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Major Knox's untold story with Freedmen's Bureau



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August 11, 2010 - Second in a series on Major John Knox

BY AL HESTER

Special to the Clarkston News

Civil War history lovers in Clarkston may be familiar with his military exploits, but Johnnie Knox's work with the Freedmen's Bureau is mostly an untold story.

Several times Knox received death threats from the Ku Klux Klan. He traded shots with assailants at Meridian, MS, where he served the Bureau before coming to Athens in 1867. A renegade wanted for murder of an ex-slave near Athens vowed he would kill Knox when the Major tried to get civil authorities to take him into custody.

They never did, and the man left the county. In 1868, a detachment of Union troops from Atlanta answered his pleas for support in the face of Rebel opposition in Athens.

But Knox survived it all—although finally at the pleas of his brother in Oakland County and his own sense of assassination coming, he did head for more peaceful work.

Too, he was a loving father of twin sons, John and Charles, whose mother, Emily Davis Knox, died only three months after they were born during the war, in Plattsburg, New York, where Captain Knox was serving.

A nursemaid took the twins back to Oakland County, and his brother, William, and a sister, Mary, took care of the boys.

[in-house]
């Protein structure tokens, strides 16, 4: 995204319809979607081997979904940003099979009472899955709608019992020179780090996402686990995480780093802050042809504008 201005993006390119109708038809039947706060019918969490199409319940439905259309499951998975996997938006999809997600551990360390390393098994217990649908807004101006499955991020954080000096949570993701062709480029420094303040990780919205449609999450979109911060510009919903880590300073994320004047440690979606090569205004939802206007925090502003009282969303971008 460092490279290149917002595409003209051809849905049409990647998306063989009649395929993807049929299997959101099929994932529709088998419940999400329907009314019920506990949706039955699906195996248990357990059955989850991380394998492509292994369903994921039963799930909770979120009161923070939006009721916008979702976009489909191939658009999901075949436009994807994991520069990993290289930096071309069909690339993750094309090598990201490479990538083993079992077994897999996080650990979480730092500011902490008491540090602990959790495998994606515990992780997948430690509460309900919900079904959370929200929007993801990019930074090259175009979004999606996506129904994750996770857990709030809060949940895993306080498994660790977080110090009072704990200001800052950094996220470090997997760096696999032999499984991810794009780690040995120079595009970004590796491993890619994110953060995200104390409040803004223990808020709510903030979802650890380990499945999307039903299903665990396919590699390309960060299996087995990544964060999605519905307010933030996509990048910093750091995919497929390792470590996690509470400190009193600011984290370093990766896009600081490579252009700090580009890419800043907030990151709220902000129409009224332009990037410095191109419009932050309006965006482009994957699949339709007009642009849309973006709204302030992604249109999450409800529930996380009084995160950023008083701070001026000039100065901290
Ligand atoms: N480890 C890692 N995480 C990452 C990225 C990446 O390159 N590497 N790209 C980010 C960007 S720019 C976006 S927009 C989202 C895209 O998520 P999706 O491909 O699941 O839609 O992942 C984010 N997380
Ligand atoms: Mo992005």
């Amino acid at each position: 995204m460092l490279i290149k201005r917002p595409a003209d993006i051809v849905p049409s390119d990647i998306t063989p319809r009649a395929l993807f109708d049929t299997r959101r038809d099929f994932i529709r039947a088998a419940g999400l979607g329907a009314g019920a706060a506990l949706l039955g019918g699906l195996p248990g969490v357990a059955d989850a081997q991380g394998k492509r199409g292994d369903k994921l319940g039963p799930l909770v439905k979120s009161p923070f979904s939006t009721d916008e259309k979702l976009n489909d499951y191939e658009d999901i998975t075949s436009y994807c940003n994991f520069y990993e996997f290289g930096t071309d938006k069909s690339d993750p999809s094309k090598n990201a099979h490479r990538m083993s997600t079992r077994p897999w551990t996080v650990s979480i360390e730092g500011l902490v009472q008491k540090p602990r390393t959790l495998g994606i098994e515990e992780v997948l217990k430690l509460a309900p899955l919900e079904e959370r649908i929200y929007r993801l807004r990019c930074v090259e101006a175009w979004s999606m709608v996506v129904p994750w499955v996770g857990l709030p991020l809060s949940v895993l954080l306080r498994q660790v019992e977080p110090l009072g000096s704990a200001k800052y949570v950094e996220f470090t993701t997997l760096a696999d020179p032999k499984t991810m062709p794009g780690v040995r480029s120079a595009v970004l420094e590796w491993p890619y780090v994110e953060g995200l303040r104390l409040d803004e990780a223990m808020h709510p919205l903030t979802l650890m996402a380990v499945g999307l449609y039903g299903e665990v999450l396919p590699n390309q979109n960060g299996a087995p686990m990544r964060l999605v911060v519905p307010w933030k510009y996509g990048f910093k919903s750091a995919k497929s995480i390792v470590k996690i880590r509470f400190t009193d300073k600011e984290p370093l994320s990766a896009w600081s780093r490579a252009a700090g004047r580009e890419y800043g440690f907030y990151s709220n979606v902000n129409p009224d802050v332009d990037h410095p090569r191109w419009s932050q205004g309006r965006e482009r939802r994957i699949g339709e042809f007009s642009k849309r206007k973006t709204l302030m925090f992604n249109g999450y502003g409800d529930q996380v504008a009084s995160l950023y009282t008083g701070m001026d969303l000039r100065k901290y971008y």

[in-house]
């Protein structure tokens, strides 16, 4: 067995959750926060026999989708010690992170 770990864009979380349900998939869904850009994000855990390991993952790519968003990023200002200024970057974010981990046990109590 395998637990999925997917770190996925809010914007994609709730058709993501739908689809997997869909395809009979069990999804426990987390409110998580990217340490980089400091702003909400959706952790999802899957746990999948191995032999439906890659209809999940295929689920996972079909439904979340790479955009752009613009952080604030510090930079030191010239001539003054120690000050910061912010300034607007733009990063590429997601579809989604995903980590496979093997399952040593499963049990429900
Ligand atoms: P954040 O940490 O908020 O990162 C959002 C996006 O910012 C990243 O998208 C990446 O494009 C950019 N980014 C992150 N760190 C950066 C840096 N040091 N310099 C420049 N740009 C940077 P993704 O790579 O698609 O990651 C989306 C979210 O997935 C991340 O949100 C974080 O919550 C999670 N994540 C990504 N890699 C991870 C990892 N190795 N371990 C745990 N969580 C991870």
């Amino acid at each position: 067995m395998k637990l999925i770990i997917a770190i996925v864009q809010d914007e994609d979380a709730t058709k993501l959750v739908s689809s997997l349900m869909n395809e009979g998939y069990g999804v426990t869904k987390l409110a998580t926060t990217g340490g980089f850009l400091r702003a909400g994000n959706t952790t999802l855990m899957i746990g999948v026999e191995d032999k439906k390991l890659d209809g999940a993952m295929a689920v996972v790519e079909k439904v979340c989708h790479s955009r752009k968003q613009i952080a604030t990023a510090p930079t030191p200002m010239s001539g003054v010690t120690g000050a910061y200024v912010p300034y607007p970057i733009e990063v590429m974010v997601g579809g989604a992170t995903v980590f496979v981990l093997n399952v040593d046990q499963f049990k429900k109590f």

We have no clue concerning why Knox went to Mississippi to teach. But he returned to Meridian, Miss., Jan. 1, 1866, to head the Freedmen's Bureau Sub-District office about a year before coming to Athens.

Meridian made it hot for him a second time, as a group of men tried to shoot him while he was Meridian Sub-District Commissioner for the Freedmen's Bureau.

He wrote later that they fired on him, and he returned their fire. He said that regretfully he didn't hit any of them. They also did not wound him.

His records show he contracted chronic dysentery. He was forced by his disabilities to end his service, receiving his $8.50 monthly for partial disability. Army surgeons argued whether his disability should be partial or complete. He ended this part of his military life on June 23, 1863, as a captain in Company D, Fifth Michigan.

Knox was discharged but put into the Army's Invalid Corps Dec. 2, 1864. He would see various assignments including being a provost officer.

He next served in the U. S. Army's Volunteer Reserve Corps. His military service ended on Jan. 18, 1868, with a permanent rank of Captain and Brevet Major for his gallant and meritorious service.

He had been head of the Freedmen's Bureau in Athens nearly a year when his military service ended. He would continue to be a Freedmen's Bureau official until the end of 1868.

Next week, John Knox fights for freedom in Athens. Al Hester, Ph.D., is professor emeritus of the Journalism Dept. of the Henry W. Grady College of Journalism and Mass Communication, the University of Georgia. He was Journalism Dept. chair and director of the Cox International Center for Mass Communication Training and Research. He was a reporter and editor for the Dallas (Texas) Times Herald for 13 years.

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